Glacier FarmMedia COVID-19 & the Farm

U.S. livestock: Lean hogs bounce after sell-off, cattle also rise

Rally follows string of losses on China fears

Chicago | Reuters — Chicago Mercantile Exchange (CME) lean hog futures rallied as much as four per cent on Wednesday in a technical buying and short-covering bounce following a string of losses triggered by worries over exports to China.

The world’s largest hog and pork market has threatened to halt all U.S. agricultural product purchases after U.S. President Donald Trump vowed to slap more tariffs on more Chinese goods next month if there is no progress toward a trade deal between the two countries.

Fears about the spread of African swine fever in Europe added support as traders speculated that U.S. pork exports could benefit.

Livestock markets also caught an updraft from a recovery in outside markets including equities and energy markets, which bounced from steep early-session losses on Wednesday afternoon.

“We beat down the hogs too hard, down seven of the last 10 sessions and they shed 19 per cent of their value,” said Karl Setzer, commodity market risk analyst for AgriVisor.

“There’s also still concerns in the market that African swine fever is going to spread in Europe and eventually we are going to see the demand come through for U.S. pork,” he said.

CME October hogs, which touched an 11-1/2 month low on Monday, ended the day up 2.25 cents at 66.85 cents/lb. (all figures US$).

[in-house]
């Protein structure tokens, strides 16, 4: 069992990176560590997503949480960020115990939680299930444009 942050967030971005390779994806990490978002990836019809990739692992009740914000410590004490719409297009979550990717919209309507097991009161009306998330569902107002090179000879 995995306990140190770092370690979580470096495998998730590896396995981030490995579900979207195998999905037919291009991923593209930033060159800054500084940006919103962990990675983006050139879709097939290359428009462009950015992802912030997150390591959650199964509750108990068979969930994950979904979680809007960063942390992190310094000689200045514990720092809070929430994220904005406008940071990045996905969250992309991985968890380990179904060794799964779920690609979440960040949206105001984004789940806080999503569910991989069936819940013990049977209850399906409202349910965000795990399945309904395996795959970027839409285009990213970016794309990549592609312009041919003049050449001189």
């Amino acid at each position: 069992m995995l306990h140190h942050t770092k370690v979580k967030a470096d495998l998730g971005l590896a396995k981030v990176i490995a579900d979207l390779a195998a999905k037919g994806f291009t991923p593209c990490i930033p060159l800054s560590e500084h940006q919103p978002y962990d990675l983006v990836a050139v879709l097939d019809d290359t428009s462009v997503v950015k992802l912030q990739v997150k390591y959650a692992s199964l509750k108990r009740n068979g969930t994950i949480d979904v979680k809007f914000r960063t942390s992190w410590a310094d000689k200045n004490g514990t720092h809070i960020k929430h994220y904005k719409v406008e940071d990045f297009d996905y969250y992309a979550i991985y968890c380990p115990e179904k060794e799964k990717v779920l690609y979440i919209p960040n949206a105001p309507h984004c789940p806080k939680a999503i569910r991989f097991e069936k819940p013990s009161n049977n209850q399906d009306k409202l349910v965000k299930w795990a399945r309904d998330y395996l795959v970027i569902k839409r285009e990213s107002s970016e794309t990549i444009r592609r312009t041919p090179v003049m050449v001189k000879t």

August lean hog futures settled 0.6 cent higher at 77.725 cents per pound, supported by their large discount to the CME lean hog index. August futures and the index, which last stood at 84.19 cents, must converge by the futures contract’s expiration on Aug. 16.

Live cattle futures also advanced on Wednesday as the stabilizing stock market was seen underpinning consumer sentiment, which tends to favor demand for beef over less expensive meats like pork and poultry.

CME August live cattle futures ended the day up 0.475 cent at 107.6 cents/lb. The contract was underpinned by its discount to prices for feedlot cattle, which traded at mostly $114/cwt last week in the central Plains.

Actively traded October live cattle futures gained 0.225 cent to 106.45 cents/lb.

Feeder cattle futures were mixed, with August ending down 0.425 cent at 139.55 cents/lb. and September feeders down 0.075 cent at 139.375 cents/lb. Deferred month contracts were up 0.15 to 0.25.

— Karl Plume reports on agriculture and ag commodities for Reuters from Chicago.

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